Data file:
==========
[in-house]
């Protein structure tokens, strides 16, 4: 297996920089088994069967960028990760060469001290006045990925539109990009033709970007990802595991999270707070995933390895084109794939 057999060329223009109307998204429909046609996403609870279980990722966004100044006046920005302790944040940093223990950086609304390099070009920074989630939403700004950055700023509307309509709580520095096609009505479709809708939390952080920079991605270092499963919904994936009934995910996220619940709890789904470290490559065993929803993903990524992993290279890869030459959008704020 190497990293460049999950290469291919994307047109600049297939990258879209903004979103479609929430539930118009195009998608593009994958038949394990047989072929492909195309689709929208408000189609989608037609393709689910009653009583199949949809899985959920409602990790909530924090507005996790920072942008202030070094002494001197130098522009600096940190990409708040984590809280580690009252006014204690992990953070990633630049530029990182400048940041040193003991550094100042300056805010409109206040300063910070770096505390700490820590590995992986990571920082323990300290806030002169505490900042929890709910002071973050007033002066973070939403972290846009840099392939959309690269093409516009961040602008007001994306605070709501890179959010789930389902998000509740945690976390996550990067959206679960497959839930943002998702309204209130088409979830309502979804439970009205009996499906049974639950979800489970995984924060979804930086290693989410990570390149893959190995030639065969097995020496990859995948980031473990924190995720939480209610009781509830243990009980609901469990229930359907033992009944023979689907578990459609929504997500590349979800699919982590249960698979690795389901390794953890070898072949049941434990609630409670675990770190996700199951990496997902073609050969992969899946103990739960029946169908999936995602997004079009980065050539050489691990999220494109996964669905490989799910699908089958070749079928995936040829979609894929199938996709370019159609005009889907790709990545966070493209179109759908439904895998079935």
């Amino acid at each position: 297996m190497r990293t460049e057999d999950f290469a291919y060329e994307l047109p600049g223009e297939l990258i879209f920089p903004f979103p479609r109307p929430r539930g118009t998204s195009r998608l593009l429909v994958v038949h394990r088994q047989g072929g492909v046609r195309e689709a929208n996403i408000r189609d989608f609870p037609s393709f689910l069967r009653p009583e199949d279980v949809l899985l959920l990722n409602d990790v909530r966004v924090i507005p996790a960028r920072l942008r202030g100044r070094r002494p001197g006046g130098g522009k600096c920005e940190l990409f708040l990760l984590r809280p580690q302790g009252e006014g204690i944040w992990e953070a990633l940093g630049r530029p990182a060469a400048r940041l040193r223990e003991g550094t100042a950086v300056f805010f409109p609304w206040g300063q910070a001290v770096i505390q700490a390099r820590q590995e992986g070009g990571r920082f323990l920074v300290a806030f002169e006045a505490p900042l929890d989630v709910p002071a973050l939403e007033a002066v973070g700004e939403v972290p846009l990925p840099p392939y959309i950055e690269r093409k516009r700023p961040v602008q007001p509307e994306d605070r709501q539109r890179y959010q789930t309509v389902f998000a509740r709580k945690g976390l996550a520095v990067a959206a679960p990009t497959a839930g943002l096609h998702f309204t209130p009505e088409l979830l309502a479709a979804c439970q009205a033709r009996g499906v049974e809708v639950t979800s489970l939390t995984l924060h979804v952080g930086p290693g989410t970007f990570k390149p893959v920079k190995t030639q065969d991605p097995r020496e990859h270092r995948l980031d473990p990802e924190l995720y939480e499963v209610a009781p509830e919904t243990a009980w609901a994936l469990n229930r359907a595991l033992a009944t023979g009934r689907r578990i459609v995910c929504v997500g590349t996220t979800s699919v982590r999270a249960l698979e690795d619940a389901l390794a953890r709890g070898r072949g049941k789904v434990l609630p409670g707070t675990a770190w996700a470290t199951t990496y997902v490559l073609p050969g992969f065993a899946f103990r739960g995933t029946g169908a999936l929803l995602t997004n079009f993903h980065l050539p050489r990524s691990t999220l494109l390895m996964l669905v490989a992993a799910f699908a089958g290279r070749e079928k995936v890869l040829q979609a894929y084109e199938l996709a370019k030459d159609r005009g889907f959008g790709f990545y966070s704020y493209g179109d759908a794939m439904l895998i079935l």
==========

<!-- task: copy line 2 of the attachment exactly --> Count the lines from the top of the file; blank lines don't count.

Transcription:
């Protein structure tokens, strides 16, 4: 297996920089088994069967960028990760060469001290006045990925539109990009033709970007990802595991999270707070995933390895084109794939 057999060329223009109307998204429909046609996403609870279980990722966004100044006046920005302790944040940093223990950086609304390099070009920074989630939403700004950055700023509307309509709580520095096609009505479709809708939390952080920079991605270092499963919904994936009934995910996220619940709890789904470290490559065993929803993903990524992993290279890869030459959008704020 190497990293460049999950290469291919994307047109600049297939990258879209903004979103479609929430539930118009195009998608593009994958038949394990047989072929492909195309689709929208408000189609989608037609393709689910009653009583199949949809899985959920409602990790909530924090507005996790920072942008202030070094002494001197130098522009600096940190990409708040984590809280580690009252006014204690992990953070990633630049530029990182400048940041040193003991550094100042300056805010409109206040300063910070770096505390700490820590590995992986990571920082323990300290806030002169505490900042929890709910002071973050007033002066973070939403972290846009840099392939959309690269093409516009961040602008007001994306605070709501890179959010789930389902998000509740945690976390996550990067959206679960497959839930943002998702309204209130088409979830309502979804439970009205009996499906049974639950979800489970995984924060979804930086290693989410990570390149893959190995030639065969097995020496990859995948980031473990924190995720939480209610009781509830243990009980609901469990229930359907033992009944023979689907578990459609929504997500590349979800699919982590249960698979690795389901390794953890070898072949049941434990609630409670675990770190996700199951990496997902073609050969992969899946103990739960029946169908999936995602997004079009980065050539050489691990999220494109996964669905490989799910699908089958070749079928995936040829979609894929199938996709370019159609005009889907790709990545966070493209179109759908439904895998079935």